Employees that attended grammar schools earn significantly more than their comprehensive counterparts.
The researchers from University of Bristol, the University of Bath and the Institute of Education, University of London analysed information gathered by Understanding Society and found a much bigger gap between the wages of the highest and lowest paid individuals born in areas with a selective education system than they did in similar local authorities that had introduced comprehensive schools.
Researchers have reached this conclusion after analysing the pay of more than 2,500 people born between 1961 and 1983.
What’s the difference?
The average hourly wage difference between the top 10% and bottom 10% of earners born in selective schooling areas was £16.41 between 2009 and 2012. In otherwise similar areas that had gone comprehensive, the equivalent earnings gap was £12.33.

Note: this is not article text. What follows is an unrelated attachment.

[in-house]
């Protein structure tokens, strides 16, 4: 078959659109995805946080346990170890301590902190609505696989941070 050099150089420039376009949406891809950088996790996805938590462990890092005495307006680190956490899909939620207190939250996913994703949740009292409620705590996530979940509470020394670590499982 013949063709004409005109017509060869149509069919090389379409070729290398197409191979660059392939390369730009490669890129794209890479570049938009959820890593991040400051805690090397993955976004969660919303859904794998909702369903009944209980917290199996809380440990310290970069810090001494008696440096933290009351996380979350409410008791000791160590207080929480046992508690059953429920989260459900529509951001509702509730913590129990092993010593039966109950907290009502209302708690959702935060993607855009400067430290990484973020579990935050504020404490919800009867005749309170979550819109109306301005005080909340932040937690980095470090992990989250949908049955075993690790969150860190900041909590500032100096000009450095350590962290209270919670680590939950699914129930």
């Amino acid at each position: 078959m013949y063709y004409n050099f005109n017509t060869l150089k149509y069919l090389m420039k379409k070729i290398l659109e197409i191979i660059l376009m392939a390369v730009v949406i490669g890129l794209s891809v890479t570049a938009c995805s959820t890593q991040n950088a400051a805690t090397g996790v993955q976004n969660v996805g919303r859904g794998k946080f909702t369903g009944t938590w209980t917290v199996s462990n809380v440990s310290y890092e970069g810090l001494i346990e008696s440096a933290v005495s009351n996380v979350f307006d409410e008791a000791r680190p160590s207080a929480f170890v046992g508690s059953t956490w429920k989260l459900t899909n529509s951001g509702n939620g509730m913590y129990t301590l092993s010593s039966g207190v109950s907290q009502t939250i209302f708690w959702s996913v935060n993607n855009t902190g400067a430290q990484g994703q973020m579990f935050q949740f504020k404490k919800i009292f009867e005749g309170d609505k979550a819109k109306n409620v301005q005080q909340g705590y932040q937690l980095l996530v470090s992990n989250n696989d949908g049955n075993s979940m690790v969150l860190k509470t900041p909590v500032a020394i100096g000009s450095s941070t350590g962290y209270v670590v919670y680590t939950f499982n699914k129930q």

The researchers analysed information gathered from 40,000 UK households. This enabled them to take into consideration a wide range of factors that can affect individuals’ earnings. These include gender, ethnicity, parents’ education level and occupational class, and labour market conditions.
Even after allowing for such factors, they still found that 18% of the income gap between the highest and lowest earners could be explained by the school system. The researchers also point out that the highest earners from grammar school areas are significantly better off (£1.31 per hour, on average) than top earners born in similar comprehensive authorities. High-earning men appear to gain most from selective school systems.
Professor Simon Burgess from the University of Bristol, who led the research, suggests that the inequality caused by selective schooling systems could be explained by the calibre of their teaching force.
“Selective schooling systems sort pupils based on their ability and schools with high ability pupils are more likely to attract and retain high quality teaching staff,” he says. “This puts pupils who miss out on a grammar school place at an immediate disadvantage. In addition they will be part of lower ability peer groups, which also affects their chances of succeeding at school.”
this news has been re-posted from the Understanding Society website